The National Zoo
February 13, 2013
by Jamie Davis Smith
3001 Connecticut Ave., NW
Washington, DC 20008
Photo courtesy of Jamie Davis Smith
Amazonia is the zoo's largest indoor exhibit whose main feature is a large rainforest habitat complete with a tropical river and free roaming moneys, sloths, and humming birds. Amazonia also boasts large aquarium tanks that hold stingrays and a variety of turtles, fish, and other sea creatures from the Amazon, including one called the Green Terror. Feeding time in the aquarium is from 11:00 - 11:15am daily. Many children love watching the fish scramble and compete for food. Amazonia also includes a Science Gallery that is a functioning research facility with hands-on exhibits. Many children are drawn to the colorful Poison Dart Frog exhibit and to the several microscopes with various objects to examine placed in clear wheels underneath.
The Bird House is another fantastic option for spending time indoors at the zoo. Its indoor centerpiece is a large, indoor tropical jungle filled with colorful free flying birds. The exhibit is designed to allow close-up views at ground-level and tree-top views from the top. Plenty of other birds can be viewed in smaller enclosed exhibit areas throughout the Bird House. The Bird House Resource Center is room filled with bird-themed books, feathers, and eggs for kids to explore. Birds are fed during a demonstration from 11:00 to 11:20am on Tuesdays, Thursdays, Saturdays, and Sundays. Story time is held at the Bird House many Tuesdays from 10:30 - 11:00am throughout the year, but is not usually held during the summer.
The Think Tank is home to six orangutans that have orangutan playgrounds in their enclosures. If your timing is good you can see the orangutans climbing and playing. If your timing is really good, you may be able to participate in unscheduled tug-of-war games with the orangutans. Tug-of-war is not scheduled in advance but typically occurs around 2:30pm on days the activity is held. The Think Tank also contains several exhibits related to the question "What is Thinking?" and includes paintings by the orangutans and a test to determine if visitors are smarter than orangutans. Even if the orangutans are not active, watching them laze around and exploring Think Tank exhibits makes for a fun outing. A short demonstration is held each day from 11:30 to 11:45am with a cognitive researcher who can answer questions about experiments being performed on the zoo's orangutans and gorillas. Note that orangutans are able to freely travel next door to the indoor Great Ape House, which also houses gorillas. A Great Ape Keeper gives a short talk about orangutans and gorillas every day between 11:30 to 11:45am.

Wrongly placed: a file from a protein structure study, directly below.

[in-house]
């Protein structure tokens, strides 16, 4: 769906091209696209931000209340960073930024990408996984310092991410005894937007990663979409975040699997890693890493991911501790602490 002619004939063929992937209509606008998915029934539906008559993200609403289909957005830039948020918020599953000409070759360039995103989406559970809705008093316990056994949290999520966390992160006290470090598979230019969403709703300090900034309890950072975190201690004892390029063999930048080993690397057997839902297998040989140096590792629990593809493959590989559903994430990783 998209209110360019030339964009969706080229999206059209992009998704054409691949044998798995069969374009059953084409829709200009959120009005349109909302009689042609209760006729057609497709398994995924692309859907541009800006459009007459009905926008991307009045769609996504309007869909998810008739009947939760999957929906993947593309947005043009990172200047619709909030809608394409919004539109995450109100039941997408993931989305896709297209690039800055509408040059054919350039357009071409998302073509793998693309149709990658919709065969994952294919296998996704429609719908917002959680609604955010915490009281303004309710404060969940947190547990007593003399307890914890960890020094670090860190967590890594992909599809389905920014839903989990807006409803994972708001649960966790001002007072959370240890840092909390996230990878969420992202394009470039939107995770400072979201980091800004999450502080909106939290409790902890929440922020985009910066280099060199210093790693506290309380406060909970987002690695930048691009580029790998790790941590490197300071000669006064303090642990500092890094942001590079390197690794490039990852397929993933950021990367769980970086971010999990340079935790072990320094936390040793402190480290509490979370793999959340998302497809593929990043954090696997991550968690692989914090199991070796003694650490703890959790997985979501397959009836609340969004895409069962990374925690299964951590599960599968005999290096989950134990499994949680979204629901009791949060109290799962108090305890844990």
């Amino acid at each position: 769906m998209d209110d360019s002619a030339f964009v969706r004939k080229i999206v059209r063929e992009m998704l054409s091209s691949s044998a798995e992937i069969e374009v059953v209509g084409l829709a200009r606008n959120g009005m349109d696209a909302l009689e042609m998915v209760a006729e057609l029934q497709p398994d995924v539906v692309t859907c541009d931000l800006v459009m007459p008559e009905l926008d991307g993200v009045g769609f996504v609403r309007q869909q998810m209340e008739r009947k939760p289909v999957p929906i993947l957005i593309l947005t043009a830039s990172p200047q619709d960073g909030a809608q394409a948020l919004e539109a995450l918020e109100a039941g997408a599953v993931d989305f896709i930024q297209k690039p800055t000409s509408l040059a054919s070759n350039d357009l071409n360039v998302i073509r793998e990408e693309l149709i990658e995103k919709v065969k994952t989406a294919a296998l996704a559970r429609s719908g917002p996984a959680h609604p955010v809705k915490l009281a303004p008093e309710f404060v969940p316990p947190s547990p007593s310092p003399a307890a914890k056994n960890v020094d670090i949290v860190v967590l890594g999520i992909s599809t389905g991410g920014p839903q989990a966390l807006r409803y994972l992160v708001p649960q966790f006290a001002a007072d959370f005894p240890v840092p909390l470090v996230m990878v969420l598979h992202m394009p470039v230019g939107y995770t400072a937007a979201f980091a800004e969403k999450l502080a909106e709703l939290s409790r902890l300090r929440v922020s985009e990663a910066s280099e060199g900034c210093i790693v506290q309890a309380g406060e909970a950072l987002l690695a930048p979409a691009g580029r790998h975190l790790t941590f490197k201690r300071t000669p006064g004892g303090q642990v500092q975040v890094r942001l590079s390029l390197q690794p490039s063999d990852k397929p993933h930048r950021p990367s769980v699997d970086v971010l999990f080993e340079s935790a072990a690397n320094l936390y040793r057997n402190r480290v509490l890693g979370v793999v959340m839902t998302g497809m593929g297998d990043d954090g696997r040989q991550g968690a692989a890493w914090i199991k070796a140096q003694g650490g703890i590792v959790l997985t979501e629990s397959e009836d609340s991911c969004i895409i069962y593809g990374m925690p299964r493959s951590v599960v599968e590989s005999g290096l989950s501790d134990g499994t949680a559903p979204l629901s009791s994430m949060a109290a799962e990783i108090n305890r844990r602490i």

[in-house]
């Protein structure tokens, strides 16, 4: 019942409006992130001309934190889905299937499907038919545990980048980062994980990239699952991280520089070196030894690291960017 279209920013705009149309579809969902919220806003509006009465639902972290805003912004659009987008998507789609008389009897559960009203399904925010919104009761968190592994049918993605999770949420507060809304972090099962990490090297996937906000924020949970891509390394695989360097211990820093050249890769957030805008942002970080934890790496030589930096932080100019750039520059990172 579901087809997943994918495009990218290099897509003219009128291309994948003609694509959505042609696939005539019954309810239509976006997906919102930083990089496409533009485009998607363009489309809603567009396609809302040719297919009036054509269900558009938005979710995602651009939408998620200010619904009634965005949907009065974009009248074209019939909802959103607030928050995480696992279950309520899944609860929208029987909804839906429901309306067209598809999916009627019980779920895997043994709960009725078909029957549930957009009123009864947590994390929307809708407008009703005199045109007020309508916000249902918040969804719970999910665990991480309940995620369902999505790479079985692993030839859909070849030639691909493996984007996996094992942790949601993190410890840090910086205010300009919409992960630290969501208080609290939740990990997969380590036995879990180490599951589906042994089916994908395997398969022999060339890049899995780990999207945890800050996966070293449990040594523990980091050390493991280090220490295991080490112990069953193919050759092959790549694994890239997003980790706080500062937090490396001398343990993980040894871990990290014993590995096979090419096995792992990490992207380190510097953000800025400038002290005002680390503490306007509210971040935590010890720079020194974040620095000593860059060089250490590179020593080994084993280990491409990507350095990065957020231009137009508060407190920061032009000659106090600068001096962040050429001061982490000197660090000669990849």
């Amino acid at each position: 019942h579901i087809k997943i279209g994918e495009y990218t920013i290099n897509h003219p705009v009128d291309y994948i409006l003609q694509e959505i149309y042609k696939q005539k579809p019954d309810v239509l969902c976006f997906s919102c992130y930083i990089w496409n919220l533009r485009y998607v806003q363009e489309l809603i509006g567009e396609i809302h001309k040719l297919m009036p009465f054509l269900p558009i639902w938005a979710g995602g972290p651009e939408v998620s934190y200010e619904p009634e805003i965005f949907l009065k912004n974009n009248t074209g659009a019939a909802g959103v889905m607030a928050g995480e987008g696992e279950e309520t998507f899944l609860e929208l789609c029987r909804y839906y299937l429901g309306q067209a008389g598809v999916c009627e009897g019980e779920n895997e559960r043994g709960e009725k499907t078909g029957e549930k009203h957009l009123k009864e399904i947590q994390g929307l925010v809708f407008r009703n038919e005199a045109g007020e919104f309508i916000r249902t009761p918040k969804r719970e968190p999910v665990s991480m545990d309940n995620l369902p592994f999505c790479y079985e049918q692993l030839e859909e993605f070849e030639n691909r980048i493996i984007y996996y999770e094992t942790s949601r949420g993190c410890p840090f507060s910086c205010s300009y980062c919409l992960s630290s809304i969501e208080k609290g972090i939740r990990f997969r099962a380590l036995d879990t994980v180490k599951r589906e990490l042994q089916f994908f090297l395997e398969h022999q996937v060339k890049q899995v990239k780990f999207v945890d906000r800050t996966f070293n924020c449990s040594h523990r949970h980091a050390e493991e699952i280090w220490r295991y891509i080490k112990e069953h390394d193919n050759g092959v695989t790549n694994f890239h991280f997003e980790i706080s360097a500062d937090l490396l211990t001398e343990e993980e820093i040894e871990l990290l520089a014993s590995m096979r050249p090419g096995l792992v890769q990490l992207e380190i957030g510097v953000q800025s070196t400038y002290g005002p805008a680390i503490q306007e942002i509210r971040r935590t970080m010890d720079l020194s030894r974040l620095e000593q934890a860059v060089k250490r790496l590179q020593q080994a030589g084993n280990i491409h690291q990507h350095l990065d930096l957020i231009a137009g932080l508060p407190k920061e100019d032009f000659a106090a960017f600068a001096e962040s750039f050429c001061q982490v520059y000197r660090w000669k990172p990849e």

The Invertebrate Exhibit is often overlooked on fair-weather days due in part to its location tucked away behind the Reptile Discovery Center. Among others, this building houses a butterfly garden, spiders, crabs, lobsters, an octopus, and an ant colony. The Invertebrate Exhibit has one of the largest concentrations of animals at the zoo and also houses a working research center. Because there is so much going on animal keepers are usually on-hand for a demonstration or to ask questions throughout the day.
Other indoor exhibits include the Small Mammal House which houses porcupines, armadillos, sloths. The Reptile Discovery Center features snakes, lizards, turtles, and crocodiles. A portion of the Panda Habitat is also indoors if you must catch a glimpse of the bears.
Hours for indoor exhibits vary from those of the park. Indoor exhibits are open from 10am to 6pm from April through October. From November through March indoor exhibits are open from 10am to 4:30pm. All activities are subject to change so it is recommended that you check the zoo's list of Daily Activities on their website if you are making the trip to see an animal feeding, demonstration, or attend story time. The zoo has a large indoor cafeteria where you can purchase lunch or sit at one of the many available tables to eat a packed lunch.
Amazonia and the Bird House are located away from the other indoor exhibits so if you plan on visiting one of these in addition to other indoor exhibits you will need to spend several minutes walking outdoors so plan accordingly. During the summer the zoo turns on misters located throughout to cool you down, but on cold or rainy days you will need your winter coat or umbrella. The other indoor exhibits are all located very close together, although you do need go outdoors to enter each individual building.